Until now, only a schematic sedimentary interpretation for the Horn of Africa has been accepted. The history of the sedimentary section around Mekele—previously called Adigrat Sandstone, Antalo Limestone, and Upper Sandstone—was not so simple, and it already had begun either in the Ordovician or in the Carboniferous. Three basins of deposition were formed successively. In the first one, the lower Enticho Sandstone, which is exposed only east and north of Mekele, was deposited. The second basin was channel-like, trending north-south and filled by Edaga Arbi glacial deposits and the glacial facies of the Enticho Sandstone. This basin probably was coincident with a system of troughs trending from north to south in the Horn of Africa, eastern Africa, and southern Arabia. The basin of deposition for the Adigrat Sandstone, Antalo Limestone, Agula Shale, and Amba Aradam Formation was the third to be formed; its history coincides with the regional sedimentary history of the Horn of Africa, from Triassic to Cretaceous. Sedimentation during this period was controlled by the widespread transgression covering the continent from the east and south. It involved two major structural highs, as well as two main basins, one of which, in central west Ethiopia, contains the Mekele outlier as a subbasin. These partly new aspects of the sedimentary history of the area may contribute to new ideas for oil exploration.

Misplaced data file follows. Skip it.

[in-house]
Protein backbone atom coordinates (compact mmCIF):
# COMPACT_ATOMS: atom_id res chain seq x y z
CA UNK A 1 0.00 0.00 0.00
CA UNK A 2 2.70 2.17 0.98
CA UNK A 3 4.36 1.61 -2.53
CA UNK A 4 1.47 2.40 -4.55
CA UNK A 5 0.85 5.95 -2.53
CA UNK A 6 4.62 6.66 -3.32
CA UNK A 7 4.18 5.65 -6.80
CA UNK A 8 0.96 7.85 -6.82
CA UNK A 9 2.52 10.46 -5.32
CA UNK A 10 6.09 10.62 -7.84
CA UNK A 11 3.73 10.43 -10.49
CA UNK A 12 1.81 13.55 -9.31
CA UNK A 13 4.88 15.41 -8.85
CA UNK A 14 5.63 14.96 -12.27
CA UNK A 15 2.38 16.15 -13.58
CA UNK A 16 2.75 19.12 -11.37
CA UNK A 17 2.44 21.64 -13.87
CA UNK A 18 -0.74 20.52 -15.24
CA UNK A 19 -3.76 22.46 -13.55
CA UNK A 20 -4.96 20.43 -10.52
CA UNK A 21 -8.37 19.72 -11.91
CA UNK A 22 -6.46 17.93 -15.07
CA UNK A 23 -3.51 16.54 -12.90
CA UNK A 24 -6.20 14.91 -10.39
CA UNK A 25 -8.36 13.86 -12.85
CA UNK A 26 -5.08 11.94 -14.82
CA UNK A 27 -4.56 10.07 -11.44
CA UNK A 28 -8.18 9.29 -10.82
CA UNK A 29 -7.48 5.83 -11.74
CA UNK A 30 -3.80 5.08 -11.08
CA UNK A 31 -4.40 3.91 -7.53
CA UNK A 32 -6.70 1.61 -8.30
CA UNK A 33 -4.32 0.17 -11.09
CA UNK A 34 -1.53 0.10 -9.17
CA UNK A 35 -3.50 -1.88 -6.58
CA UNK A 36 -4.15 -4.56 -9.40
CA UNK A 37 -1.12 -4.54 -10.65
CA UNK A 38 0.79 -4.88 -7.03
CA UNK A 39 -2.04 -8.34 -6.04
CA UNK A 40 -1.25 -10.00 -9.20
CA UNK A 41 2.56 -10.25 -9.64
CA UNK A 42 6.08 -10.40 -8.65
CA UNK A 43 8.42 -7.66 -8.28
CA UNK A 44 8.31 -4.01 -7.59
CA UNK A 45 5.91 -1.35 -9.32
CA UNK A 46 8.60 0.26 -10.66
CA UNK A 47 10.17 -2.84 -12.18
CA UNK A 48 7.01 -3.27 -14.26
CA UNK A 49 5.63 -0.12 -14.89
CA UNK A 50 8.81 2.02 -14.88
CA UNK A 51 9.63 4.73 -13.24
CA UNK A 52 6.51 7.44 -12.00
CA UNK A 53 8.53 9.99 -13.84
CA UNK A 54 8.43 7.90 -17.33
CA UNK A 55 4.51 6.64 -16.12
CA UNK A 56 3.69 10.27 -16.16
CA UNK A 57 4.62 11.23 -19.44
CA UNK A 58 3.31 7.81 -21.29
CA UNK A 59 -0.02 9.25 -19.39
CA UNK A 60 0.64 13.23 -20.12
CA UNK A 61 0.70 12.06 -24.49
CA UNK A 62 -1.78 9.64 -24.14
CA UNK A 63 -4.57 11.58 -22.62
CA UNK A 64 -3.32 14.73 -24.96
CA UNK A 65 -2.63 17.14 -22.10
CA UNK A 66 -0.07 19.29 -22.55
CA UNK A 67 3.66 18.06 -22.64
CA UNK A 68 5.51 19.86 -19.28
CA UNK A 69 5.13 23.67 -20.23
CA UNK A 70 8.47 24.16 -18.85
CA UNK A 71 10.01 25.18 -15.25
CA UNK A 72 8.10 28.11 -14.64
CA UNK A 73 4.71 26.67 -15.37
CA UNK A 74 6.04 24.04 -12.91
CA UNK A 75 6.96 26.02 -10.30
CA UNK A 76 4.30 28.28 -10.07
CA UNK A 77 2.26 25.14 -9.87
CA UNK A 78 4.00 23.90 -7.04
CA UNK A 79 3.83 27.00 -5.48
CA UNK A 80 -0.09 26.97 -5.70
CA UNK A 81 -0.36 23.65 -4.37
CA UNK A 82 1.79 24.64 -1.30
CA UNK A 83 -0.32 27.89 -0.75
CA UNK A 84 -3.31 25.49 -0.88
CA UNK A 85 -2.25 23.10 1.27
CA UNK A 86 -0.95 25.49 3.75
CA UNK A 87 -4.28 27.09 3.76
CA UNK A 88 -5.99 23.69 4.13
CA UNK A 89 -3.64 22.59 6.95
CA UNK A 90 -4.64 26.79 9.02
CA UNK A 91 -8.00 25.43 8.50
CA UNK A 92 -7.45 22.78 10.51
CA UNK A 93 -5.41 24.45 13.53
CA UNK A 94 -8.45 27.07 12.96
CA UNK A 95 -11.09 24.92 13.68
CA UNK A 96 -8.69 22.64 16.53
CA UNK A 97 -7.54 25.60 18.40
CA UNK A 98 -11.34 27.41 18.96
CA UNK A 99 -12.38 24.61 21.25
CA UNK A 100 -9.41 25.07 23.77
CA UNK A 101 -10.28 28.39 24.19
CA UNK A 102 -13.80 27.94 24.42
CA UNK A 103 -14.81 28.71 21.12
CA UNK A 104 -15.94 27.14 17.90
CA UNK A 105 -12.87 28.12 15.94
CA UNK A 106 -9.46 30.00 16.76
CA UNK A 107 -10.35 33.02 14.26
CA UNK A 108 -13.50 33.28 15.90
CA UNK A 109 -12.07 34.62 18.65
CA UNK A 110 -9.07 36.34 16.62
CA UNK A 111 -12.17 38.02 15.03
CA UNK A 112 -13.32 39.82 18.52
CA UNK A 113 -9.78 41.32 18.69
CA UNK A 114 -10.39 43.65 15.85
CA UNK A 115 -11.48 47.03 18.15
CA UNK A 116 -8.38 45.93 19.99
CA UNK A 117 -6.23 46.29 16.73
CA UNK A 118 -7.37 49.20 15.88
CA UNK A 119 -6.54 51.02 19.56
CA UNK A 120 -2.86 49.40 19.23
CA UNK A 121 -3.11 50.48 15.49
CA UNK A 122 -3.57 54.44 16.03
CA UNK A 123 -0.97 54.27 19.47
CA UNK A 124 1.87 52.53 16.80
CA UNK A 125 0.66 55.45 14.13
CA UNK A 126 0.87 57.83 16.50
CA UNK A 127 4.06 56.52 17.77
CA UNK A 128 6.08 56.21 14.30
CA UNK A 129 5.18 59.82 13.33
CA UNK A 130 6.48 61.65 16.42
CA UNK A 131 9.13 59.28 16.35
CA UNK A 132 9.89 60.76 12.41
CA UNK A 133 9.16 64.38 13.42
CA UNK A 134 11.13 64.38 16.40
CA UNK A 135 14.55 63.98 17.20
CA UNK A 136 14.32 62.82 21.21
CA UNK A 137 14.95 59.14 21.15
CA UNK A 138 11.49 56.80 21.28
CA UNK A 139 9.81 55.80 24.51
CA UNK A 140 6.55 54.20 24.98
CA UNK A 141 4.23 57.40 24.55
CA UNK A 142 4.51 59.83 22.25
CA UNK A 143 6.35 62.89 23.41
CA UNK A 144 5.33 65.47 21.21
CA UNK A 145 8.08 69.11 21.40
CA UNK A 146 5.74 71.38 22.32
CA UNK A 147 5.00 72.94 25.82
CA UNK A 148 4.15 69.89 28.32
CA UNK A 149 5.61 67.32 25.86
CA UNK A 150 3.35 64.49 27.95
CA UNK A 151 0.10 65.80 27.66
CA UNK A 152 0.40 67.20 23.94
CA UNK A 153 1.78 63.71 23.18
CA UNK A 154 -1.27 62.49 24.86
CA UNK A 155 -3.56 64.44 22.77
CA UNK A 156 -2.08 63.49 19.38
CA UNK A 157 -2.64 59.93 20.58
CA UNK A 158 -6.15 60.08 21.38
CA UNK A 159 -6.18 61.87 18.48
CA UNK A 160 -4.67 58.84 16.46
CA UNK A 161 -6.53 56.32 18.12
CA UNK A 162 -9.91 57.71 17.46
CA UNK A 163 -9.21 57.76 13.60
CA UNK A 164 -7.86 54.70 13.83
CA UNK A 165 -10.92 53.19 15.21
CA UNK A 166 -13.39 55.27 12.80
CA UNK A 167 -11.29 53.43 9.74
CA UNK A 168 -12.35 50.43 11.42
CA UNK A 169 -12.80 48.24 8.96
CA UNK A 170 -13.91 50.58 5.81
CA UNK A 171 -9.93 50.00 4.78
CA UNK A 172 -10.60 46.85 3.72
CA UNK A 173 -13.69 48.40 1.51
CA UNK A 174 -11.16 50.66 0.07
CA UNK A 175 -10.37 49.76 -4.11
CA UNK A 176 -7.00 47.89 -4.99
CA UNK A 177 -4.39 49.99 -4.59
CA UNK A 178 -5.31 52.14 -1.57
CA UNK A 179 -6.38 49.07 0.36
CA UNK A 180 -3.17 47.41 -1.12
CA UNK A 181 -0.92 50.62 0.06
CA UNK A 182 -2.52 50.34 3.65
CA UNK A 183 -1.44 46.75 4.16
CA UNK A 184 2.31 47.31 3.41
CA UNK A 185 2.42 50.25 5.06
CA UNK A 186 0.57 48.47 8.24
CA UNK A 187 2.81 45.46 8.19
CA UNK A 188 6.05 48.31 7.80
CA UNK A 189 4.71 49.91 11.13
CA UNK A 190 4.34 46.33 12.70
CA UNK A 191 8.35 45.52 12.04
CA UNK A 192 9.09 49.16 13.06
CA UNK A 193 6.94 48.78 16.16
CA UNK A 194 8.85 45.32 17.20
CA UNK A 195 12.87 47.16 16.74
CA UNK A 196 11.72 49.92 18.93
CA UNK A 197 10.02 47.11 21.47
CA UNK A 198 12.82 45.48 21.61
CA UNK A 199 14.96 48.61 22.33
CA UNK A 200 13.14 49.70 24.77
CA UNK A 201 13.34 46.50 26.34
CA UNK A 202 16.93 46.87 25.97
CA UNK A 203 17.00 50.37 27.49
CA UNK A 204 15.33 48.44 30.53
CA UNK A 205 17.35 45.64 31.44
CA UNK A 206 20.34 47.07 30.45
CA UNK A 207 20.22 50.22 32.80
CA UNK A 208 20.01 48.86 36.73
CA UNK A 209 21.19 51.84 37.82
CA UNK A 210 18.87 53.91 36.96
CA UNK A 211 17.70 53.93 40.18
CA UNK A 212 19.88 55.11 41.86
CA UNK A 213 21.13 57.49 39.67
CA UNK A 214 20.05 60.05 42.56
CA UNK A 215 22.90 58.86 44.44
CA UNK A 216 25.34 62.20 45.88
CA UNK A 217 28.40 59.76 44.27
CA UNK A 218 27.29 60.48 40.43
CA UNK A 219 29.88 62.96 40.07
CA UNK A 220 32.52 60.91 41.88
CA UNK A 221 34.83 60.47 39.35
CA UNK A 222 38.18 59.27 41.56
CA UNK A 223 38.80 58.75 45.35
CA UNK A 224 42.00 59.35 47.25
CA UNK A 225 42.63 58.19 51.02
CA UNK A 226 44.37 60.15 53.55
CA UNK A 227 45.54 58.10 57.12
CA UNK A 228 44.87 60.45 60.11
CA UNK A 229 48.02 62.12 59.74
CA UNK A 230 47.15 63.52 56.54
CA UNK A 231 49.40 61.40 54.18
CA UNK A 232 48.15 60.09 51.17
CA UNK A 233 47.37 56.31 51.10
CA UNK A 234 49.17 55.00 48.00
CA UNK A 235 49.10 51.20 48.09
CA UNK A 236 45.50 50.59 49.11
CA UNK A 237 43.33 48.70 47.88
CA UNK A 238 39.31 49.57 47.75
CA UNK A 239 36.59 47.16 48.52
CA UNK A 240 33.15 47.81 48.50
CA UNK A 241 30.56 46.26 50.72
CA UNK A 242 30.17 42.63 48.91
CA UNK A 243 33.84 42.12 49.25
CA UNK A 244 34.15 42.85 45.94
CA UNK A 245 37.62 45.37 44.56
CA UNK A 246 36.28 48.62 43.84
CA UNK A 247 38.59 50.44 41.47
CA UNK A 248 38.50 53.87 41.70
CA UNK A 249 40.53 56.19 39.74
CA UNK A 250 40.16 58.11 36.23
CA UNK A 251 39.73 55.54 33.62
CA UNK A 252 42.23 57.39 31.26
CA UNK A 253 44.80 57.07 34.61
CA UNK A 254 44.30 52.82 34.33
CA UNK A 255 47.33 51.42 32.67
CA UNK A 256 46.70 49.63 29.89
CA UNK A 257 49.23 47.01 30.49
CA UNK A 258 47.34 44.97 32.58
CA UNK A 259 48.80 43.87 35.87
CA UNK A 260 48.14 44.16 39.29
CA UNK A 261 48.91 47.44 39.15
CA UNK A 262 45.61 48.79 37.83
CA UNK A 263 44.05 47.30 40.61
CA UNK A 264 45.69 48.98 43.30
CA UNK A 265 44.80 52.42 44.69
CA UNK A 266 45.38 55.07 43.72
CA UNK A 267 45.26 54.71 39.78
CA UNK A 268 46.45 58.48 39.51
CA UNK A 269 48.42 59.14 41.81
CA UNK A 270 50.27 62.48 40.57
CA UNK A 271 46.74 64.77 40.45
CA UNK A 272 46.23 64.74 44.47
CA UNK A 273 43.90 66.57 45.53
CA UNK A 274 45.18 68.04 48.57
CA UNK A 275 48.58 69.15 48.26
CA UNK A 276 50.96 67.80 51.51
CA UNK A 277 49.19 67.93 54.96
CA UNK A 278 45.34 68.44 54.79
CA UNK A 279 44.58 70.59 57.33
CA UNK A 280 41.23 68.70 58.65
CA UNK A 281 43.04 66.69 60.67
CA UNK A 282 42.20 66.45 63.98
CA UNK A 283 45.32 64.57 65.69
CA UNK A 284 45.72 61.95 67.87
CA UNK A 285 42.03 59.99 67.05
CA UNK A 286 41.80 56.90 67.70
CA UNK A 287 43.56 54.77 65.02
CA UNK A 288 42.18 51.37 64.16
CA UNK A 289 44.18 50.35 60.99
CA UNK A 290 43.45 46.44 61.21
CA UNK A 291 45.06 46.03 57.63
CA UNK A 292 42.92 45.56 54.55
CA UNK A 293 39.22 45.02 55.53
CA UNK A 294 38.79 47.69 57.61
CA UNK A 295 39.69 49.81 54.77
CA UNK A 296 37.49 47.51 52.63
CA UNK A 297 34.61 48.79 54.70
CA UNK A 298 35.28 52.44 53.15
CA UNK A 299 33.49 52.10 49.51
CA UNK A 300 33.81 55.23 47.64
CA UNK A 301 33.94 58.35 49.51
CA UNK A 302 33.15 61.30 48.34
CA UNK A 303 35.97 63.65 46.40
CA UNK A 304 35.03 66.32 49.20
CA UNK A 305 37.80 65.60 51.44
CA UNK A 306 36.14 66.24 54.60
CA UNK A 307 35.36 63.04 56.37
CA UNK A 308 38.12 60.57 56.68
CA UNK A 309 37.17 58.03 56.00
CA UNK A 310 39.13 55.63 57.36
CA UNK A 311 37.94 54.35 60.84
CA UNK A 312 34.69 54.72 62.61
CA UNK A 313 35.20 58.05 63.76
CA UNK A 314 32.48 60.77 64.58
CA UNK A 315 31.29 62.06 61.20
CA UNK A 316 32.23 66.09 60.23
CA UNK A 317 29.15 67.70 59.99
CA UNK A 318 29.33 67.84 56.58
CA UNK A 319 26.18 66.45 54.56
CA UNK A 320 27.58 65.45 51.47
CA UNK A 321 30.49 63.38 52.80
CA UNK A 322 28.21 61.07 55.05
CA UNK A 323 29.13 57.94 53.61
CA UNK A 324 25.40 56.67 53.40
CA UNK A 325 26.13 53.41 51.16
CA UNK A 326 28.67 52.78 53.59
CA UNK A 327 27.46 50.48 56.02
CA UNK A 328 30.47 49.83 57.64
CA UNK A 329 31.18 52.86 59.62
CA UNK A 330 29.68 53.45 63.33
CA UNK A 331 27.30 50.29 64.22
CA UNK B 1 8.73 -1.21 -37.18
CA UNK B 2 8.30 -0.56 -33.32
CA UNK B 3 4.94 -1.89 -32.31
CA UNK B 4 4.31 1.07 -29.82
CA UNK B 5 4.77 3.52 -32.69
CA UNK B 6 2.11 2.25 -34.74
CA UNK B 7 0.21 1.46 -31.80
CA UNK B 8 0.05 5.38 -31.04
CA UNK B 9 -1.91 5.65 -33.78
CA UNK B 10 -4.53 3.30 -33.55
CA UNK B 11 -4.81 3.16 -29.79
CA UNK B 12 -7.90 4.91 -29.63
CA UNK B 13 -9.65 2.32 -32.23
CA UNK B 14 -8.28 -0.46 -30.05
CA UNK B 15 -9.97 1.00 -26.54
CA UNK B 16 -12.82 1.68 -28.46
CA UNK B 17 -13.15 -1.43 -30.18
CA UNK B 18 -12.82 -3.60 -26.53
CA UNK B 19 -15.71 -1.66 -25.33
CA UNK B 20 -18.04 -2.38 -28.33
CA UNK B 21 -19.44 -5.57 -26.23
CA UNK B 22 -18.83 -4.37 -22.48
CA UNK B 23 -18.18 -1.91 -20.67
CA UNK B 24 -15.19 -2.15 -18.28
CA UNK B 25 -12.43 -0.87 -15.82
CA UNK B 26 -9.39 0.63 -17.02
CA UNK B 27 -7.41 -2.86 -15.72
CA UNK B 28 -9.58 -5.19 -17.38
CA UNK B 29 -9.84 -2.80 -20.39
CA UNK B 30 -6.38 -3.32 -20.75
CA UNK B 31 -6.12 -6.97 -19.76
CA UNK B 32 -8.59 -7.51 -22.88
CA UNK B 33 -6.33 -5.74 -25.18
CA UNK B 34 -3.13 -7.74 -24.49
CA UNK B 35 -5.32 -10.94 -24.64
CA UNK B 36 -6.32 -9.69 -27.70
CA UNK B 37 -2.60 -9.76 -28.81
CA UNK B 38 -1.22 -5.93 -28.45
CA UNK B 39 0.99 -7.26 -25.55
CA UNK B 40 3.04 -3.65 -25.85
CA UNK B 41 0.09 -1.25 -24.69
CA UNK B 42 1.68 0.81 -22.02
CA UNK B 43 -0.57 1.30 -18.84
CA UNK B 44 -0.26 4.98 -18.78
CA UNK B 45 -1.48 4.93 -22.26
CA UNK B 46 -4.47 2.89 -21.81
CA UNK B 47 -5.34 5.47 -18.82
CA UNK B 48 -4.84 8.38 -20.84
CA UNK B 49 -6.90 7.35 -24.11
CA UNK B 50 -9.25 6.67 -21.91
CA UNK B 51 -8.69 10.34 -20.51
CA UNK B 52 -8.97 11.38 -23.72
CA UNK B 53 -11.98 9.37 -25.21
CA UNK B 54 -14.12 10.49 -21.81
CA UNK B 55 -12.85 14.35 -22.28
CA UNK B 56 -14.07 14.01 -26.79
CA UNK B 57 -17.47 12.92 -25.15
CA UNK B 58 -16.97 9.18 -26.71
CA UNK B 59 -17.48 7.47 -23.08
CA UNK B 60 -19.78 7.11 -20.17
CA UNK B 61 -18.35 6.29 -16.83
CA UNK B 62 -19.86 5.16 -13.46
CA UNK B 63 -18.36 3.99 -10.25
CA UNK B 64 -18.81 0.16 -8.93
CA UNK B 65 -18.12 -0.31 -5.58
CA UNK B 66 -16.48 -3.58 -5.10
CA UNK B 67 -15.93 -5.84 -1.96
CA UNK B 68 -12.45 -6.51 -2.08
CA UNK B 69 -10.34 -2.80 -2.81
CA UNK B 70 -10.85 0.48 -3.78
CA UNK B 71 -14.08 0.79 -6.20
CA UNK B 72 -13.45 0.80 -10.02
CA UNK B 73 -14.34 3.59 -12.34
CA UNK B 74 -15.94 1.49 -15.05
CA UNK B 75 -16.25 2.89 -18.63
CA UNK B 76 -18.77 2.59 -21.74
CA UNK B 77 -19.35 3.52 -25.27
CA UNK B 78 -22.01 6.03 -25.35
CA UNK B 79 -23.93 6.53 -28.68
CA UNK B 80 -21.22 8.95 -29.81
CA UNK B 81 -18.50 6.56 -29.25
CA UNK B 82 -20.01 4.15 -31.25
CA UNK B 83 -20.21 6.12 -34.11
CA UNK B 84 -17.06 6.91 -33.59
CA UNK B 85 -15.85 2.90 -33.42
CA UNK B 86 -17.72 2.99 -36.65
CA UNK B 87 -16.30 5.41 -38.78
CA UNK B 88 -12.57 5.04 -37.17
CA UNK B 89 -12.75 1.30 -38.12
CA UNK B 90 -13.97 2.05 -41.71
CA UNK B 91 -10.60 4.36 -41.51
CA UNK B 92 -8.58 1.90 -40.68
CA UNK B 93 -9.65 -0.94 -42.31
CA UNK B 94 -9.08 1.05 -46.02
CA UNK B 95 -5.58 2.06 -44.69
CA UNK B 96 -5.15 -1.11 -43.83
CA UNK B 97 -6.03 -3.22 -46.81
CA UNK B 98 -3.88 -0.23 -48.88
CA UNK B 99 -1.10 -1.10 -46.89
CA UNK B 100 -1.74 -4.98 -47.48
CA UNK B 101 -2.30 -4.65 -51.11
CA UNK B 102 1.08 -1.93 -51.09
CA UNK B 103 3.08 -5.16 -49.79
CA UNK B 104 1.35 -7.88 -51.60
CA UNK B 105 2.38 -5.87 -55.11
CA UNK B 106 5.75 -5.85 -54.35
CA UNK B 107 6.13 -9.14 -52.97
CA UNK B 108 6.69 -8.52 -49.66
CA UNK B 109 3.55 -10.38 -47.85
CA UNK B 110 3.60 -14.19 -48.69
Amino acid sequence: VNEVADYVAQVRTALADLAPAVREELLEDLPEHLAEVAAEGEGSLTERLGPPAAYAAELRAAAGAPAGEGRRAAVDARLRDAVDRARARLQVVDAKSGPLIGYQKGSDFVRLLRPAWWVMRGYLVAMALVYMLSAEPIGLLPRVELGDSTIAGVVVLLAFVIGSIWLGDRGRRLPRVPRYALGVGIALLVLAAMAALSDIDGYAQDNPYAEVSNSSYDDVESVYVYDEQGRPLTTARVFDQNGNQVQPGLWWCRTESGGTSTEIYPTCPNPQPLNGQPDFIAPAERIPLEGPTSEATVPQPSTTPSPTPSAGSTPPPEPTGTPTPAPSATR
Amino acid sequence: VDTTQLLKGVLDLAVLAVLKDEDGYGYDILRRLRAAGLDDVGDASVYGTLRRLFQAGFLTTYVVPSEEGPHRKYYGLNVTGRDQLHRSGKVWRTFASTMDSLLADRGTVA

First Page Preview

First page PDF preview
You do not have access to this content, please speak to your institutional administrator if you feel you should have access.